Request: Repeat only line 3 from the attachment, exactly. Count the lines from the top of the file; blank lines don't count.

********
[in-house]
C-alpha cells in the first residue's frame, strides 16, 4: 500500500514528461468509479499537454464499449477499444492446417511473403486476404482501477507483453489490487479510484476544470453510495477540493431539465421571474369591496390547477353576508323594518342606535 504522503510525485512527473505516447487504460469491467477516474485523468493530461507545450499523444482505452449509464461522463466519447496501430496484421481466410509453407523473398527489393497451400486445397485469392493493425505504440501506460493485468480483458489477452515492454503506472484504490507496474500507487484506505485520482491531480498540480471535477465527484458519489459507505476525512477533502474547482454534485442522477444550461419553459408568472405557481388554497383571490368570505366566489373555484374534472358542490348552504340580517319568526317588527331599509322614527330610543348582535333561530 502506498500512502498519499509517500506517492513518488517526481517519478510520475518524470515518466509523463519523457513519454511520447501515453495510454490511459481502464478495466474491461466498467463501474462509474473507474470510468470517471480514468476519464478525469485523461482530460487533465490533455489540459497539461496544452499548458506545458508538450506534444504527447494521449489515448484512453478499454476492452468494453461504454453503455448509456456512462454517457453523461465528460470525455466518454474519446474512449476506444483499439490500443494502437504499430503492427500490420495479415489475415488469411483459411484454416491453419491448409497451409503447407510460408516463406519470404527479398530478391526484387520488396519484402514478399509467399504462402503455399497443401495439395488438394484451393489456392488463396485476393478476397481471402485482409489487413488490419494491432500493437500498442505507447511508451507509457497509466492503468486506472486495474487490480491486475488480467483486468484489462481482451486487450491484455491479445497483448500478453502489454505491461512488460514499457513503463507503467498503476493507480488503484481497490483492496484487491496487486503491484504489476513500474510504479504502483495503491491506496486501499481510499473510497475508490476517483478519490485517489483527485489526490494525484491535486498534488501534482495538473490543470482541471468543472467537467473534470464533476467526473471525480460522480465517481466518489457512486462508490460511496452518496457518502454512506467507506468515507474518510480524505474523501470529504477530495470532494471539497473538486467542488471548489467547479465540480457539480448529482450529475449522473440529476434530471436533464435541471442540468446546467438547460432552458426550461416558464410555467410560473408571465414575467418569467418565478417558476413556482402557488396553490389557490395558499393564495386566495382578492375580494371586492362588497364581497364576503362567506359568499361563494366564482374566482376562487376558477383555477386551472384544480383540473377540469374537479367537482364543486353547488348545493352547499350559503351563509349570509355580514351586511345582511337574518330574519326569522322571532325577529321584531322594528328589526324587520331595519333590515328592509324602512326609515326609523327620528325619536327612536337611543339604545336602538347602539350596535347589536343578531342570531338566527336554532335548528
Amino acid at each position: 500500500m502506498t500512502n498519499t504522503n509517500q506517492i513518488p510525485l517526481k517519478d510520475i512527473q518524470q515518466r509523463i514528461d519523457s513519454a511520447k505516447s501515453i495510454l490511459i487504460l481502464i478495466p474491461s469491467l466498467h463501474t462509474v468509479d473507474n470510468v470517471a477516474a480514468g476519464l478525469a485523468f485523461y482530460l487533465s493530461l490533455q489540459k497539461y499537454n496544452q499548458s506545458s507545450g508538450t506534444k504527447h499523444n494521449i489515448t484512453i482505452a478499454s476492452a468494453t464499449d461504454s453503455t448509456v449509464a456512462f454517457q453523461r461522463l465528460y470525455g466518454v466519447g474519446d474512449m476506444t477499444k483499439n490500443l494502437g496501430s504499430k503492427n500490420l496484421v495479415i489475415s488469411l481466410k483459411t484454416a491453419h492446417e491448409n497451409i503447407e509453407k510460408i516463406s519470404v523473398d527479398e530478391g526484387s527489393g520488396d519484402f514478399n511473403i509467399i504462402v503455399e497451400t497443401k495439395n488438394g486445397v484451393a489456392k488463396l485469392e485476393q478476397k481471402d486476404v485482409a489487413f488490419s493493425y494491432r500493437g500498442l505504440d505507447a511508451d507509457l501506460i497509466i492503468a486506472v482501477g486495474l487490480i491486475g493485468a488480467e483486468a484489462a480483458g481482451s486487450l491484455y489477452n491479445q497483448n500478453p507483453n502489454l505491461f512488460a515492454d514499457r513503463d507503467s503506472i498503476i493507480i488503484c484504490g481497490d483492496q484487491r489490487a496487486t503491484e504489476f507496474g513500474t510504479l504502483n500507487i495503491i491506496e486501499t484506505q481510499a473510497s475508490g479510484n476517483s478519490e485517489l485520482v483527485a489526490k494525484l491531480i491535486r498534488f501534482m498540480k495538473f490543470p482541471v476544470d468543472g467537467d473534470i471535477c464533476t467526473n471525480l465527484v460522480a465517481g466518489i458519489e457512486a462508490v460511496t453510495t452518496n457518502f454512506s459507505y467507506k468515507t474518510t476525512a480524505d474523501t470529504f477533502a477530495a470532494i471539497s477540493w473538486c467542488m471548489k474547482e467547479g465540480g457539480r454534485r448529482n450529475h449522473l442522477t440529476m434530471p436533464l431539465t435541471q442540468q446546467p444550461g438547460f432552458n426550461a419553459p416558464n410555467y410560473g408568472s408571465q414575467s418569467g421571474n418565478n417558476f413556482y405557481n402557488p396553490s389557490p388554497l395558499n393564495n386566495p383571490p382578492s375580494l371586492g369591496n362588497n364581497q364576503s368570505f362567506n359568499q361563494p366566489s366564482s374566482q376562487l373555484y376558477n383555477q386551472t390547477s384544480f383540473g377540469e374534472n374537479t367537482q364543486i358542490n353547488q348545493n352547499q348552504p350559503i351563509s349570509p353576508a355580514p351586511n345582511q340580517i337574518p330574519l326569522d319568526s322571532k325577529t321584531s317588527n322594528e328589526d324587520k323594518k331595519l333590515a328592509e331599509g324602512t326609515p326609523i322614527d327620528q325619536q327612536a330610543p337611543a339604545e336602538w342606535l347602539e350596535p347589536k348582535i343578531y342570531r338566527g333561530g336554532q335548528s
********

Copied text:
Amino acid at each position: 500500500m502506498t500512502n498519499t504522503n509517500q506517492i513518488p510525485l517526481k517519478d510520475i512527473q518524470q515518466r509523463i514528461d519523457s513519454a511520447k505516447s501515453i495510454l490511459i487504460l481502464i478495466p474491461s469491467l466498467h463501474t462509474v468509479d473507474n470510468v470517471a477516474a480514468g476519464l478525469a485523468f485523461y482530460l487533465s493530461l490533455q489540459k497539461y499537454n496544452q499548458s506545458s507545450g508538450t506534444k504527447h499523444n494521449i489515448t484512453i482505452a478499454s476492452a468494453t464499449d461504454s453503455t448509456v449509464a456512462f454517457q453523461r461522463l465528460y470525455g466518454v466519447g474519446d474512449m476506444t477499444k483499439n490500443l494502437g496501430s504499430k503492427n500490420l496484421v495479415i489475415s488469411l481466410k483459411t484454416a491453419h492446417e491448409n497451409i503447407e509453407k510460408i516463406s519470404v523473398d527479398e530478391g526484387s527489393g520488396d519484402f514478399n511473403i509467399i504462402v503455399e497451400t497443401k495439395n488438394g486445397v484451393a489456392k488463396l485469392e485476393q478476397k481471402d486476404v485482409a489487413f488490419s493493425y494491432r500493437g500498442l505504440d505507447a511508451d507509457l501506460i497509466i492503468a486506472v482501477g486495474l487490480i491486475g493485468a488480467e483486468a484489462a480483458g481482451s486487450l491484455y489477452n491479445q497483448n500478453p507483453n502489454l505491461f512488460a515492454d514499457r513503463d507503467s503506472i498503476i493507480i488503484c484504490g481497490d483492496q484487491r489490487a496487486t503491484e504489476f507496474g513500474t510504479l504502483n500507487i495503491i491506496e486501499t484506505q481510499a473510497s475508490g479510484n476517483s478519490e485517489l485520482v483527485a489526490k494525484l491531480i491535486r498534488f501534482m498540480k495538473f490543470p482541471v476544470d468543472g467537467d473534470i471535477c464533476t467526473n471525480l465527484v460522480a465517481g466518489i458519489e457512486a462508490v460511496t453510495t452518496n457518502f454512506s459507505y467507506k468515507t474518510t476525512a480524505d474523501t470529504f477533502a477530495a470532494i471539497s477540493w473538486c467542488m471548489k474547482e467547479g465540480g457539480r454534485r448529482n450529475h449522473l442522477t440529476m434530471p436533464l431539465t435541471q442540468q446546467p444550461g438547460f432552458n426550461a419553459p416558464n410555467y410560473g408568472s408571465q414575467s418569467g421571474n418565478n417558476f413556482y405557481n402557488p396553490s389557490p388554497l395558499n393564495n386566495p383571490p382578492s375580494l371586492g369591496n362588497n364581497q364576503s368570505f362567506n359568499q361563494p366566489s366564482s374566482q376562487l373555484y376558477n383555477q386551472t390547477s384544480f383540473g377540469e374534472n374537479t367537482q364543486i358542490n353547488q348545493n352547499q348552504p350559503i351563509s349570509p353576508a355580514p351586511n345582511q340580517i337574518p330574519l326569522d319568526s322571532k325577529t321584531s317588527n322594528e328589526d324587520k323594518k331595519l333590515a328592509e331599509g324602512t326609515p326609523i322614527d327620528q325619536q327612536a330610543p337611543a339604545e336602538w342606535l347602539e350596535p347589536k348582535i343578531y342570531r338566527g333561530g336554532q335548528s